Seke Molenga & Kalo Kawongolo (LP)

Sale price$25.00



Format: LP
Label: Antarctica Starts Here
Year: 2020 

Media Condition: New
Sleeve/Cover Condition: New


A1 African Roots
A2 Bad Food
A3 Moto Ya Motema
B1 Mengieb
B2 Wakoya
B3 Guipimbu Gienu

Originally released in 1977.

Alto Saxophone – "Deadly" Headley Bennett
Backing Vocals – The Jolly Brothers, Tony Owens
Bass – Boris Gardiner
Drums – "Mickey Boo" Richards
Drums, Guitar, Percussion, Horns, Vocals – Kalo Kawongolo
Drums, Percussion, Horns, Vocals, Guitar – Seke Molenga
Lead Guitar – Earl "Chinna" Smith
Organ, Bass – Winston Wright
Piano – Keith Sterling
Producer – Lee Perry
Tenor Saxophone – Glen DaCosta
Trombone – Vin Gordon
Trumpet – David Madden

Molenga Mosukola (aka Seke) and Kawongolo Kimwanga (aka Kalo) -- were musicians from the Democratic Republic of the Congo, then known as the Republic of Zaire, and had been brought to Jamaica by Nadette Duget, an executive at CBS France.

Seke and Kalo were both vocalists and guitarists who also played percussion; one of them also handled the saxophone. Initially, Duget had intended for the recording to take place at Byron Lee's Dynamic Sounds studio. Somehow, though, the project instead ended up at Lee 'Scratch' Perry's Black Ark.

When Seke Molenga and Kalo Kawongolo arrived at the Black Ark, Perry was wrapping up the sessions for the Heart of the Congos. He was immediately enamored with the two Congolese visitors and did regard their presence as a fortuitous sign. As he later said in 1992, 'I know they were sent from Africa, because Africa wanted to make that heart connection in the Ark Studio. So African have to appear in the Ark Of The Covenant to manifest the African drum.'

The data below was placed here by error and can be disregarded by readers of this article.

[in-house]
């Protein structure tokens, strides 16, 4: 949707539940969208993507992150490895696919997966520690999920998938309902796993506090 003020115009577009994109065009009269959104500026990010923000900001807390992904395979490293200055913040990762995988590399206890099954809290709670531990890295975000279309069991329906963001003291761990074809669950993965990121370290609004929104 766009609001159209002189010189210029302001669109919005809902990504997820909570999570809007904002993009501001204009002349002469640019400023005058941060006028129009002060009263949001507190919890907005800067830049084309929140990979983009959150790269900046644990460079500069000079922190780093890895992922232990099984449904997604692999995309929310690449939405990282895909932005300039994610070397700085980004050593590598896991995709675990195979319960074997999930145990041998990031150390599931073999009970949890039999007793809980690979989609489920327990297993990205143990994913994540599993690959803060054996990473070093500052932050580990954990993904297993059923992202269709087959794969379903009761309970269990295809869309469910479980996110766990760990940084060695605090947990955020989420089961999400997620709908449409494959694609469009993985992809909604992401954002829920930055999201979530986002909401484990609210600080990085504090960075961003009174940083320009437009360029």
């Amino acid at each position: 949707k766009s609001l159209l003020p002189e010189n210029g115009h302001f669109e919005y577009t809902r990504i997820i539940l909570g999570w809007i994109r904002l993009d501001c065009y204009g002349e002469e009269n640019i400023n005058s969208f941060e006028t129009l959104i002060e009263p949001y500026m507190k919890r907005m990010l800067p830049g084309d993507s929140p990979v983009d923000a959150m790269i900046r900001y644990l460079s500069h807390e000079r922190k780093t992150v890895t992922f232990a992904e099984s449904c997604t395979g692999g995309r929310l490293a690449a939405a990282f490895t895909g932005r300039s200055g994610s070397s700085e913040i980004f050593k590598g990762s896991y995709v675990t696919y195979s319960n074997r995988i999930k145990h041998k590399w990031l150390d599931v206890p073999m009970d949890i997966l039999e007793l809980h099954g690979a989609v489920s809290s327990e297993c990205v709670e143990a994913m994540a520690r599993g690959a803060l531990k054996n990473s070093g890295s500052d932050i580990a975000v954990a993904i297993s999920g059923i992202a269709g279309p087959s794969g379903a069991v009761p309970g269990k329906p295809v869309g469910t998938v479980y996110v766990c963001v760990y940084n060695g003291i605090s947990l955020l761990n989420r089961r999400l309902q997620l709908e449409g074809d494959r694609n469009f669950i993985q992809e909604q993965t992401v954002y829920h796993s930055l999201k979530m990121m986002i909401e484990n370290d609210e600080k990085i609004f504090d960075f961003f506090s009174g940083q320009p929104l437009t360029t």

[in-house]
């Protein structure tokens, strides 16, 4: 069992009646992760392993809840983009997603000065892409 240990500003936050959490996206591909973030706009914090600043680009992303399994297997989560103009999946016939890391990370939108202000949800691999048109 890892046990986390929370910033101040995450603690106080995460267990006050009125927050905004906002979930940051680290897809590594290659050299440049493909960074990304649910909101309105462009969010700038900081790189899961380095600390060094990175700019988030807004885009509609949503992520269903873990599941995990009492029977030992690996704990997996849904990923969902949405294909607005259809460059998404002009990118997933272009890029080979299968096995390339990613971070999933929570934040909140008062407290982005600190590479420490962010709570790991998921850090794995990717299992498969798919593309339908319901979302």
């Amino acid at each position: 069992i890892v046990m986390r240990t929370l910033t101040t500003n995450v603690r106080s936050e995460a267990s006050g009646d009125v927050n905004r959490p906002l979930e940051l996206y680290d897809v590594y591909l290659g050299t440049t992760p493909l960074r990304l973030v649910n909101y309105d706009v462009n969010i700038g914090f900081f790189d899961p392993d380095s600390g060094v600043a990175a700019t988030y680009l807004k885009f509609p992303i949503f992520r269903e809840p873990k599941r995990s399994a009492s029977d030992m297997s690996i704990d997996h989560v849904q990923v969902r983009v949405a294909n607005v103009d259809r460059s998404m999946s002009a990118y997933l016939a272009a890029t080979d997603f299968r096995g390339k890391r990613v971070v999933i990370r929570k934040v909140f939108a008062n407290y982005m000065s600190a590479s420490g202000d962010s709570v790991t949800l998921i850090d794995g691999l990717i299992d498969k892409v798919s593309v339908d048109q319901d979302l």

Perry eventually completed the work with Seke and Kalo: a deeply rootsy and rugged album under the working title Monama (which in Lingala means 'Rainbow'). He submitted it to Island, but as they had done with Heart of the Congos, they passed on releasing it.

"While it has remained relatively obscure, even as Perry's Black Ark oeuvre has been rehabilitated and lionized over the past two decades, the album has nevertheless been quietly influential. Its groundbreaking amalgamation of African music and dub anticipated similar experiments by producers like Adrian Sherwood, Bill Laswell and Jah Wobble who would ride to critical acclaim in the '80s and '90s." --Uchenna Ikonne

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